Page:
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The World of Northern Evergreens$
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E. C. Pielou

Print publication date: 2011

Print ISBN-13: 9780801477409

Published to Cornell Scholarship Online: August 2016

DOI: 10.7591/cornell/9780801477409.001.0001

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Two Kinds of Trees: Conifers and Broadleafs

Two Kinds of Trees: Conifers and Broadleafs

Chapter:
(p.67) Chapter 6 Two Kinds of Trees: Conifers and Broadleafs
Source:
The World of Northern Evergreens
Author(s):

E. C. Pielou

Publisher:
Cornell University Press
DOI:10.7591/cornell/9780801477409.003.0006

This chapter considers the contrast between the two kinds of tree. Not all conifers are evergreen, and not all broadleafs are deciduous. The differences between them are profound, so much so that it is ludicrous, nowadays, to lump them collectively as “trees.” The greatest contrast between conifers and broadleafs is in their reproductive systems. In conifers, the ovule in a cone is naked in the sense that the pollen tube has direct access to it; in broadleafs, the ovule in a flower is inside a carpel, a soft outer covering that the pollen tube has to penetrate to reach the integument and ovule. Conifers have longer life spans and longer “decay spans” than broadleafs. The trunk of a conifer grows straight up without dividing. Broadleafs are sometimes shaped like conifers, but very often their trunks divide, their branches grow to be almost as thick as the trunk divisions, and the crown of the tree becomes rounded.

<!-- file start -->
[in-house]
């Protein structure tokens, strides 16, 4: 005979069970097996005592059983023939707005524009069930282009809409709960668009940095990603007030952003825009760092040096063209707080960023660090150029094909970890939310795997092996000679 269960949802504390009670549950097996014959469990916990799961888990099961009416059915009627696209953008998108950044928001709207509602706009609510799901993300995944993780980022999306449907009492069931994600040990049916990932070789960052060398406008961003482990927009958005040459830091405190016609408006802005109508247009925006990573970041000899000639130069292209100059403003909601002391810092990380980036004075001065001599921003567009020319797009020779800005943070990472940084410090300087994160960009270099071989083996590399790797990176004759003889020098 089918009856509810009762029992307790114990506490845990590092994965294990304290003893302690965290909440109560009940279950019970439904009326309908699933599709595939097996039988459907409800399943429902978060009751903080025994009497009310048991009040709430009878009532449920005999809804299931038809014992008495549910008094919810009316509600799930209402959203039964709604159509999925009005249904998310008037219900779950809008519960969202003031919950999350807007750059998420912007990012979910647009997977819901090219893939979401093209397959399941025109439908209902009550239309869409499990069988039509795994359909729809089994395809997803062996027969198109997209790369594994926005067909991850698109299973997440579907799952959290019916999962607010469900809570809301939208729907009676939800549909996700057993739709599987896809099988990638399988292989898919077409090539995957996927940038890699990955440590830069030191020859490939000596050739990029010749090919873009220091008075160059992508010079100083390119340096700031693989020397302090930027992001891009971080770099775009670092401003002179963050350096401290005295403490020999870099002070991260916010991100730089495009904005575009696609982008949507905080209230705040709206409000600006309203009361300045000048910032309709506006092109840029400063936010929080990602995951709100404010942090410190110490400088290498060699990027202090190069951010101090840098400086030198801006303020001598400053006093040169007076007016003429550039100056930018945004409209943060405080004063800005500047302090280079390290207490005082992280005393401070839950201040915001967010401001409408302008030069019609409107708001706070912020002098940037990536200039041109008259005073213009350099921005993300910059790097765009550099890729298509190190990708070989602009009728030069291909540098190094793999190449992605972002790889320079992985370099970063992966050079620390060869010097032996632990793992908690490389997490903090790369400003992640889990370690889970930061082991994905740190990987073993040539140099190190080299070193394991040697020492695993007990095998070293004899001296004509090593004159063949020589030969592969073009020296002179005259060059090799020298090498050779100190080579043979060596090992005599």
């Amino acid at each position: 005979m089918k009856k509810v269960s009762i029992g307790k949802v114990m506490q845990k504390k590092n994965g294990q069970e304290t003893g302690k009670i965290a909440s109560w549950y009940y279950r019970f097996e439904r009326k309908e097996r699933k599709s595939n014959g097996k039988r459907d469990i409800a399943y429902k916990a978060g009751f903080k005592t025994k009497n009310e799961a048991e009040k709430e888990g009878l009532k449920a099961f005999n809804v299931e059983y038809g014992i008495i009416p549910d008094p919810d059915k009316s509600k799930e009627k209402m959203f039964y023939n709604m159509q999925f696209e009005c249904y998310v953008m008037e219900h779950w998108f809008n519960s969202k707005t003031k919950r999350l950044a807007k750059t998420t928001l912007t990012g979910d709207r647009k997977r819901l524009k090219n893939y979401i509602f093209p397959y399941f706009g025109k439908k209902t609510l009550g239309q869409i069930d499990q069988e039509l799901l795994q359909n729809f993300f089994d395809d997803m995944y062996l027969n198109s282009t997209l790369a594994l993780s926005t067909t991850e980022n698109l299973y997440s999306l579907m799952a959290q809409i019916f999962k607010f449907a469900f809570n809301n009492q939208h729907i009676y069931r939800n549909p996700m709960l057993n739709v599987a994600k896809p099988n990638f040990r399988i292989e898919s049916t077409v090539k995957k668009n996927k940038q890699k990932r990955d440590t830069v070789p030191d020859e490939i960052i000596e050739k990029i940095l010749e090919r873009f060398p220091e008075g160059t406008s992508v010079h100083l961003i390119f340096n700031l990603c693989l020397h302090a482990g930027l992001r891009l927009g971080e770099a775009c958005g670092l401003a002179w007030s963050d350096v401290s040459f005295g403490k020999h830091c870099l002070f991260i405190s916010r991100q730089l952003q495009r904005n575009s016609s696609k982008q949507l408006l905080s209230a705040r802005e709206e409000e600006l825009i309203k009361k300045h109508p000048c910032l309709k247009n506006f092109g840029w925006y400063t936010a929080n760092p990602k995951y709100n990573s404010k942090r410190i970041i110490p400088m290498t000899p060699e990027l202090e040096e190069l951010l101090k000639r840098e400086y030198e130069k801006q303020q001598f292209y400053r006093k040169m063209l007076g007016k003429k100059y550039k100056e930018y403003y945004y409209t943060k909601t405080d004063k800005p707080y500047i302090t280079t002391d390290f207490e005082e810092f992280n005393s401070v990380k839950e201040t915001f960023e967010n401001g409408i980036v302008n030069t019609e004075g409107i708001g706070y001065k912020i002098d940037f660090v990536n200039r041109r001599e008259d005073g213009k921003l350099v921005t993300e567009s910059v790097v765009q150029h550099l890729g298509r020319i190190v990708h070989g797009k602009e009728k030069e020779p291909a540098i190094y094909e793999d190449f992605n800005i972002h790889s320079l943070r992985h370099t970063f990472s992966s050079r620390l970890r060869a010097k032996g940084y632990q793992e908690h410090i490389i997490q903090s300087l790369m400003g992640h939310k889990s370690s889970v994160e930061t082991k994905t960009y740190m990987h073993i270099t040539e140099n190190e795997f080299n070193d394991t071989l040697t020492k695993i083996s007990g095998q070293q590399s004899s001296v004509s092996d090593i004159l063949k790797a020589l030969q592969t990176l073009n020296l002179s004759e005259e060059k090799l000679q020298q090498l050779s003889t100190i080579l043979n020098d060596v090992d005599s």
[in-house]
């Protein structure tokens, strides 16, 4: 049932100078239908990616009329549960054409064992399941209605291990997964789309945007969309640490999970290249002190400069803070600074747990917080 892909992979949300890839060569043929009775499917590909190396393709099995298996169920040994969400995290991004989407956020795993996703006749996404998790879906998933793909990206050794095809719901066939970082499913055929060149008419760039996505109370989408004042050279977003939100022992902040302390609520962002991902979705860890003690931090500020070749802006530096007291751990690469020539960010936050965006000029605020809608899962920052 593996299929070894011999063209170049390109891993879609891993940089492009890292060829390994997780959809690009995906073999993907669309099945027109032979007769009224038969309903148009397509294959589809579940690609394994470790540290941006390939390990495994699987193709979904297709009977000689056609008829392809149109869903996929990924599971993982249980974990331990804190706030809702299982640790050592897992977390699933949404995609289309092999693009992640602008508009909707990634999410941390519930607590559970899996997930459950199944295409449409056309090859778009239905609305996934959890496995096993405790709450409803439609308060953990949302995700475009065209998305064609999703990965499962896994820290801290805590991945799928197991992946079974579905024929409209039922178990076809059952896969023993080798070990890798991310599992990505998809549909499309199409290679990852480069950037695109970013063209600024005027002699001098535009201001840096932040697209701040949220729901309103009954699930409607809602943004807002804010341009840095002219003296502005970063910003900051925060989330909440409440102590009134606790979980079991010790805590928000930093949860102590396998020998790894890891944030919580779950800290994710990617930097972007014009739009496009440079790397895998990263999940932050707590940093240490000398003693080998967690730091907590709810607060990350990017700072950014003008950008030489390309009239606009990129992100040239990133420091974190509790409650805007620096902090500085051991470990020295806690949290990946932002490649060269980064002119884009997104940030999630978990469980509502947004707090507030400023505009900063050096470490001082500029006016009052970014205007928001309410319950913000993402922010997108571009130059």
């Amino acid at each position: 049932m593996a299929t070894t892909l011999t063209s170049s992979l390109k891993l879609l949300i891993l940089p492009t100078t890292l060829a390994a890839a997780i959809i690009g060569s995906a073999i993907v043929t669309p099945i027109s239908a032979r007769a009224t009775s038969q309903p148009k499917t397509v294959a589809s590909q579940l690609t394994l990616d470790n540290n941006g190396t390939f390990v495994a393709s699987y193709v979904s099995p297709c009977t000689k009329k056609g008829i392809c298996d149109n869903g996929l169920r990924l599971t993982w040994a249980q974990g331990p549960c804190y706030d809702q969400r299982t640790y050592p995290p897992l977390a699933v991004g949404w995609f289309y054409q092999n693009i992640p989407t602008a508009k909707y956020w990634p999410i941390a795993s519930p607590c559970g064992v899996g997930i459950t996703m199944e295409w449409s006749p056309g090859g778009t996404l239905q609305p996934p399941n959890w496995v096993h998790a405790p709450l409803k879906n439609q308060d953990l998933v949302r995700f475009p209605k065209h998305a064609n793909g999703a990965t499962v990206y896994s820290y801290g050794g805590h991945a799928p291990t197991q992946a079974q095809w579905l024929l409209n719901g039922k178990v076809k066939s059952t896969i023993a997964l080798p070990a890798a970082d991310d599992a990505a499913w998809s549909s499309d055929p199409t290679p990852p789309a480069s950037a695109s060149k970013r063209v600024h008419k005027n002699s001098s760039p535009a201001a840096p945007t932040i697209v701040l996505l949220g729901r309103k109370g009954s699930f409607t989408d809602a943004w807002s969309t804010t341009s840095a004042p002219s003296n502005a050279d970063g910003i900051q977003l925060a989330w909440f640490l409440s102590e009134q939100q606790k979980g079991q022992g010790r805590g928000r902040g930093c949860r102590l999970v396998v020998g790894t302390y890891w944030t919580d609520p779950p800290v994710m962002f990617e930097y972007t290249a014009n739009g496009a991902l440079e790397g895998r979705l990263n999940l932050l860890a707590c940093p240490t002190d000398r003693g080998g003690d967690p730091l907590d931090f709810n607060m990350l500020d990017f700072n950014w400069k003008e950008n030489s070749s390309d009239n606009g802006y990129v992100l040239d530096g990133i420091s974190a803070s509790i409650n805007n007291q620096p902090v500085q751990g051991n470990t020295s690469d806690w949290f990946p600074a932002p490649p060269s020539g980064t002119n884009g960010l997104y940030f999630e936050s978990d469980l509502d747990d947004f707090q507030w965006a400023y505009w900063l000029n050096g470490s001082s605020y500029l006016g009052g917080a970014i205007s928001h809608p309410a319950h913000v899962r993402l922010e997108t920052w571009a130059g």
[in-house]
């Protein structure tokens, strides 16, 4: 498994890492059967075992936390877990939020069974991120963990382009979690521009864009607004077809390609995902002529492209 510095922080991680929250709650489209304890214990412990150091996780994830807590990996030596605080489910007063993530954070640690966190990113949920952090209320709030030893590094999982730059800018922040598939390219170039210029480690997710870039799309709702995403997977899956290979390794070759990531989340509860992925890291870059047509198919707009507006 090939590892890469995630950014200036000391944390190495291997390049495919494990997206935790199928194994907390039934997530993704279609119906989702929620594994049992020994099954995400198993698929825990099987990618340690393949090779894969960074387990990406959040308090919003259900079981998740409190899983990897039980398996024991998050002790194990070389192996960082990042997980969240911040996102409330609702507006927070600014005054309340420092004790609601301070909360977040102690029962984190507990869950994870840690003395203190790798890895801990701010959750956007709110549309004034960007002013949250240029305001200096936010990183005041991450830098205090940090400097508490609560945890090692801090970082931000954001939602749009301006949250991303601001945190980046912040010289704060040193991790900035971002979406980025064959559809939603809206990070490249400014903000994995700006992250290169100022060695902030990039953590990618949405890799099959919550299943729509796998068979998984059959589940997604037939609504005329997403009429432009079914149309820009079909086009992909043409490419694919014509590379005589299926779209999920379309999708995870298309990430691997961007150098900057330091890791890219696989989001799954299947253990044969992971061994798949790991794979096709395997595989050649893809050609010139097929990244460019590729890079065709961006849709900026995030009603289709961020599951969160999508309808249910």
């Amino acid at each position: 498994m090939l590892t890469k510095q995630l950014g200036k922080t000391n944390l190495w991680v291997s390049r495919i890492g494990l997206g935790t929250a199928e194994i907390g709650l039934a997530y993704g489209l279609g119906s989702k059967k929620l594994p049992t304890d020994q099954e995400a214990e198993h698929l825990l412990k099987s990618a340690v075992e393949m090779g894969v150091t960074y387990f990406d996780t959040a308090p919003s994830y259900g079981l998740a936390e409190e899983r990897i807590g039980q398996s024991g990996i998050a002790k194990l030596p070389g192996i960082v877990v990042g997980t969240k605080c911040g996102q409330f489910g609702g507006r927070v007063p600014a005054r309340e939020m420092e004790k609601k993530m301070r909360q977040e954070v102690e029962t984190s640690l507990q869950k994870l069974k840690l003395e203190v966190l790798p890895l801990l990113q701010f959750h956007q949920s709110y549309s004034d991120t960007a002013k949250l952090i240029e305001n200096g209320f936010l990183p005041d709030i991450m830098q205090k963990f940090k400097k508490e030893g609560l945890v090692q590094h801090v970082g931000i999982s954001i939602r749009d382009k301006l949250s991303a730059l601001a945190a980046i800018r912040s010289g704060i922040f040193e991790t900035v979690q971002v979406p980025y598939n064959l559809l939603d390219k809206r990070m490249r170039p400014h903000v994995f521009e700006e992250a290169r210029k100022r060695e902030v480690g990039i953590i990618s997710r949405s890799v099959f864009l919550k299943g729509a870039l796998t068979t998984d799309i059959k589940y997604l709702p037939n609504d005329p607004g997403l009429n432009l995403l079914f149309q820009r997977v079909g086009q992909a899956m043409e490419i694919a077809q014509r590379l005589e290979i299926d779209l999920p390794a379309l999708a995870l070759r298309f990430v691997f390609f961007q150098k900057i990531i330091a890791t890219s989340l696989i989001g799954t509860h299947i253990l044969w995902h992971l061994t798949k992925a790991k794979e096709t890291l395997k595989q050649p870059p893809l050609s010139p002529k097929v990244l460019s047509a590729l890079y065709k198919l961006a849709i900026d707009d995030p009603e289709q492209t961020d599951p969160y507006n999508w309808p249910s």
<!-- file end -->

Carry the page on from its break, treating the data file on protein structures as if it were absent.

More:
Keywords:   conifers, broadleafs, coniferous trees, cones, flowers, ovules, reproductive systems

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